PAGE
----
In this case, zooming and examining (you can click on any image to enlarge it) reveals no cable, and in the 1940’s when this photo was probably taken, there was no timer built in to cameras as we have now.  However, my Grandfather did have a son who helped him with his photography business by that time. Homer, Jr. went to work in the darkroom at age 7, in 1935.  It is likely that he, Jr.,  is the one taking this photo.  And, GrandDaddy is probably holding the remnants of a cigar.

I printed this photo on fabric from a vintage linen tablecloth, painted some elements, layered it on wool batting, and stitched around the figures with silk thread.  It is layered on cotton fabric, a layer of old burlap, and then on an old quilt remnant.  The resulting piece measures 14” x 17”.


The process of stitching these photos sometimes yields as interesting an image on the back as on the front.  Here you see what one viewer considered the shadows of these brothers.

.

Grits for Supper

 

Grits are a staple in any southern girl’s diet.  We have them for breakfast sometimes, but all my life I’ve had grits at sunset more often than at sunrise.

My mother occasionally served a breakfast menu at suppertime.  Usually country salt-cured ham and redeye gravy were part of that, along with grits, eggs, and exploding biscuits.  (Thus the comment young Wallace made.)   And we always had grits when we had fried fish for supper.  Nowadays, breakfast menu items appear at supper in the form of omelets all year long.  But when the weather is cool, we sometimes have the full meal with sausage or ham, eggs, biscuits, and grits.

Every time I make grits, I think of my friend Ferrelle.  Ferrelle owned a wonderful cooking, kitchen, and gift shop, and served up fabulous ideas for enjoying life.  We once had a conversation about grits which “upped my game”.  Ferrelle’s advice included using stone ground grits (we favor the yellow ones from Nora’s Mill in Helen, GA), cooking them with chicken broth rather than water, and adding a bit of cream right before removing them from the heat.  Oh, my.  They are so rich and creamy.  I vary the flavor by adding different cheeses at times, and cooked, crumbled bacon on top adds flavor and garnish.

Since Ferrelle retired, I rarely see her.  But we keep in touch through mutual friends and Facebook.  And I think of her often when I use a kitchen gadget that I bought from her, when I need a gift for someone and mourn the fact that her store is no longer around, but most especially when I cook grits.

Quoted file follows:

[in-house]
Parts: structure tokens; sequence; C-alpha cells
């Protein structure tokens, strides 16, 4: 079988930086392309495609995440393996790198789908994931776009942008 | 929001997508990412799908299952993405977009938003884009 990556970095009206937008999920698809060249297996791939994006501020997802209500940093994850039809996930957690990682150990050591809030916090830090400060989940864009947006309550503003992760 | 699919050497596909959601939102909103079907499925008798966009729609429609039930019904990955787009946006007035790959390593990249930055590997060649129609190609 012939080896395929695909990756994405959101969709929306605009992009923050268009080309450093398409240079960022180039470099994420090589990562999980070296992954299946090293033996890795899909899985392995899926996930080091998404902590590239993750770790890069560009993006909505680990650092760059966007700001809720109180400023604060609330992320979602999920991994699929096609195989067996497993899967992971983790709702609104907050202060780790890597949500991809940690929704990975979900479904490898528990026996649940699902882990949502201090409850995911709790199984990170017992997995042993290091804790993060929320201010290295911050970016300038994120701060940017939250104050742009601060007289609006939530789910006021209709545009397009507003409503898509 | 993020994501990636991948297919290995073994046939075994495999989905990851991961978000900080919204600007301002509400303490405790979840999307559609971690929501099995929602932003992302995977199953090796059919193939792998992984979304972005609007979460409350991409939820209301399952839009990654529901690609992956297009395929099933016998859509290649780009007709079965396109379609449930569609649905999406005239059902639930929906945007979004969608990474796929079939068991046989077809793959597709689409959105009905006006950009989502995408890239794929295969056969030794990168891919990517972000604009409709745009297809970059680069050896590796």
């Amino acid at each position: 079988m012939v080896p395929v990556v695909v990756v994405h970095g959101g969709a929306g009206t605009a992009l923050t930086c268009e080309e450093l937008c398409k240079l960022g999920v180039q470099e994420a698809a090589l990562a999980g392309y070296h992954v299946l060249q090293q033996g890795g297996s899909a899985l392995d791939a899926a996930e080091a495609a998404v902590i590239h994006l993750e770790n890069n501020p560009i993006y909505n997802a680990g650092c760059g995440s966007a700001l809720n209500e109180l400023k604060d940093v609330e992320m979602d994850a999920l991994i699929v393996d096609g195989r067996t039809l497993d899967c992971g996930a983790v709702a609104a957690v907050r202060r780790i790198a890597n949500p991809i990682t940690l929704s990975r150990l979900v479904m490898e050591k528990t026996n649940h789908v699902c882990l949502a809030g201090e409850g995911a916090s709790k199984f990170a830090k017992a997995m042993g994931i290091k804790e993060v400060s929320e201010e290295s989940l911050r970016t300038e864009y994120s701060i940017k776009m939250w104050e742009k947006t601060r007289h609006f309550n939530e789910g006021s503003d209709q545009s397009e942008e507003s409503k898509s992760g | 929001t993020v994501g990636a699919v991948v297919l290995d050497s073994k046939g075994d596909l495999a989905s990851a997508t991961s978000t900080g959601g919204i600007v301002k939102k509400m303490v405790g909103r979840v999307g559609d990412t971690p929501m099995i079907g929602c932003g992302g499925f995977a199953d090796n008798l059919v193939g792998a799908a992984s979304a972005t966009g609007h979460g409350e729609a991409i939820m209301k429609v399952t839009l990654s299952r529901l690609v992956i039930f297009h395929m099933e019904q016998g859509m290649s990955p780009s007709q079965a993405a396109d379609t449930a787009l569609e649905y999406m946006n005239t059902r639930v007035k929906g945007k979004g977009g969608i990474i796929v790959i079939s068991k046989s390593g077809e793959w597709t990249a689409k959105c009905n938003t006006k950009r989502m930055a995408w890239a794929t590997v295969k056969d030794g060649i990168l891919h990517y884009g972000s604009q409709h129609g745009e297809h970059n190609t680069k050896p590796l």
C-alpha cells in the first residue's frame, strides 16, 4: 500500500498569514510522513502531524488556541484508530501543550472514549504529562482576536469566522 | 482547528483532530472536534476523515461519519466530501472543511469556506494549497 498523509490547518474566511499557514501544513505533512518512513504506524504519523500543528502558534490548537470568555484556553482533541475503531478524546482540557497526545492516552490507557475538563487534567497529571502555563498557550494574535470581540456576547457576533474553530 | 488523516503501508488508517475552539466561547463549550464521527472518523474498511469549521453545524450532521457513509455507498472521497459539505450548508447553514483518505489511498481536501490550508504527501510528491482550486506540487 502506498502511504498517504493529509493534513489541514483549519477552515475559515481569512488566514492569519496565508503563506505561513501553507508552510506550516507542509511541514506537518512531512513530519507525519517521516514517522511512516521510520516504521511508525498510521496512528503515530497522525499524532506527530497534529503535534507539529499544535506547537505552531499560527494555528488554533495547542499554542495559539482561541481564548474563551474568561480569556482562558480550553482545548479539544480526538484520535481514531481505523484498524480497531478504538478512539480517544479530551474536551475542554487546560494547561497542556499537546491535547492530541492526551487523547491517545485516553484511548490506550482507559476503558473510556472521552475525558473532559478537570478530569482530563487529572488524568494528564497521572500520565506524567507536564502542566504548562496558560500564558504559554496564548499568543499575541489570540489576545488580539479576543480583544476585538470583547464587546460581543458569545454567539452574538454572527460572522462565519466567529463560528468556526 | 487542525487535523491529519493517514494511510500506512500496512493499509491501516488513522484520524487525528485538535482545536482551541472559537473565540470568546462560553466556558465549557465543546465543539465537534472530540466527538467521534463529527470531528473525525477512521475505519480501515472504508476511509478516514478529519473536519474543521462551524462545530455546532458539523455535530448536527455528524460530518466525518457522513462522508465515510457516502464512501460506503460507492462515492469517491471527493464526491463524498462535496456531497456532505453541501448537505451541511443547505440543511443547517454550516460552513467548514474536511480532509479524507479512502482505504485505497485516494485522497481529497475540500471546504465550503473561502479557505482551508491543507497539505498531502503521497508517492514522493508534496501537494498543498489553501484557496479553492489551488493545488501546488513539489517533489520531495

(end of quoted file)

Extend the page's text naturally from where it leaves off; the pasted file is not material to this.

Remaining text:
In recent years, I’ve added a “grits and greens” casserole to my cooking repetoire, giving grits an excuse to appear at lunchtime or to go to a potluck dinner.  A google search by for that title will yield many recipes, but Ferrelle’s advice will make any of those better, too.

There is a drawback to possessing this knowledge.  Sometimes we see grits on a menu in a restaurant and order them.  We are always, always, disappointed.

Photo notes:  Since I seem to think everything should be a story in cloth, I’ve begun stitching on a Nora’s Mill bag.  You see images of the front and backside.  More work to be done, but I know you’re hungry, so go cook some grits.

Addendum:  How could I forget fried grits?  After I posted this, a friend reminded me, saying that her grandmother “would also refrigerate left over grits in a shallow pan, then dip chilled finger-sized slices in beaten egg and fry them like French toast. These, drenched in syrup and served with a patty of sausage, made a wonderful Sunday evening meal.”

I haven’t tried the French toast/syrup idea, but I have fried them similarly and served them as a side dish with grilled salmon or pork chops.  At least once I prepared them similarly and served them as croutons on a salad of Spring Mix greens with goat cheese and prosciutto.  A balsamic vinaigrette topped it off.  It was wonderful.  How could I have forgotten that?

Fruitcake

Turman Capote and I have a shared history.  We had loving spinster aunts as partners in fruitcake preparation.  When I taught a high-school course called the American Short Story, students’ reactions to the old-fogey ways Capote related in his A Christmas Memory were not ones of delight.  But I was thrilled to revisit my childhood.

It’s the time of year when I buy things at the grocery store that I would normally never allow past my lips.  Some candied fruit (I don’t even want to know how that is accomplished), a lot of sugar, butter, nuts, disposable baking pans.

This is a result of a lifelong habit of eating fruitcake at Christmastime.  My mother baked the dark fruitcakes for as long as I can remember.  She chopped all the fruit by hand, added nuts that either my grandmother or my Daddy had picked out of the shells, and that I had picked up from underneath the trees at home, and filled the house with a delightful smell including vanilla, cinnamon, and nutmeg.

Mama made these cakes and gave them to family and friends.  Her gifts were generous, a full recipe baked in a tube cake pan.  They were huge!  Every year the search was on to find a store selling the round tins which would hold these 5-lb treasures.

Once I was grown, I became a recipient of the heavy gift in the tin.  Mama would always have ours ready to take home at Thanksgiving and we would savor the treat throughout the holidays.

Jim found a way to improve on Mama’s recipe.  We would remove her foil or waxed paper wrapping, substituting cheesecloth.  The cheesecloth would soak up the brandy Jim added and make the cake more moist.  Yes, that’s it, moist.  Once when Mama came to visit us at Christmas, I served dessert.  She remarked, “This is GOOD fruitcake.  Who made it?”  “I made it?  Are you sure?”  “Well, I don’t know.  This tastes much better than the one at my house.”  We never confessed the alteration.